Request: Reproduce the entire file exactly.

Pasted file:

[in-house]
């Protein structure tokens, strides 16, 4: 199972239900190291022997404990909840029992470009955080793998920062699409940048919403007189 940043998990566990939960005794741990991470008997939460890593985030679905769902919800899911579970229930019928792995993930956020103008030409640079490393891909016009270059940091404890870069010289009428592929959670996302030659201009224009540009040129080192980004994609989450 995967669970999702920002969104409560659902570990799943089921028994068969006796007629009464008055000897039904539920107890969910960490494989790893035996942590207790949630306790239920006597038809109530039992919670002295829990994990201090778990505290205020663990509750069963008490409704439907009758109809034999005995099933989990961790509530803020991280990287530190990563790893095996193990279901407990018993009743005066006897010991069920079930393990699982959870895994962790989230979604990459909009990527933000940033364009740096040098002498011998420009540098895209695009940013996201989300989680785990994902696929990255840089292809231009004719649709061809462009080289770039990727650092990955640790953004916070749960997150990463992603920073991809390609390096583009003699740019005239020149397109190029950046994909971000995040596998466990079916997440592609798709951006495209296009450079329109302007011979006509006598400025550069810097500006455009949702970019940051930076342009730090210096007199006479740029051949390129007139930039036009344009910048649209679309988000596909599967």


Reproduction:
[in-house]
């Protein structure tokens, strides 16, 4: 199972239900190291022997404990909840029992470009955080793998920062699409940048919403007189 940043998990566990939960005794741990991470008997939460890593985030679905769902919800899911579970229930019928792995993930956020103008030409640079490393891909016009270059940091404890870069010289009428592929959670996302030659201009224009540009040129080192980004994609989450 995967669970999702920002969104409560659902570990799943089921028994068969006796007629009464008055000897039904539920107890969910960490494989790893035996942590207790949630306790239920006597038809109530039992919670002295829990994990201090778990505290205020663990509750069963008490409704439907009758109809034999005995099933989990961790509530803020991280990287530190990563790893095996193990279901407990018993009743005066006897010991069920079930393990699982959870895994962790989230979604990459909009990527933000940033364009740096040098002498011998420009540098895209695009940013996201989300989680785990994902696929990255840089292809231009004719649709061809462009080289770039990727650092990955640790953004916070749960997150990463992603920073991809390609390096583009003699740019005239020149397109190029950046994909971000995040596998466990079916997440592609798709951006495209296009450079329109302007011979006509006598400025550069810097500006455009949702970019940051930076342009730090210096007199006479740029051949390129007139930039036009344009910048649209679309988000596909599967």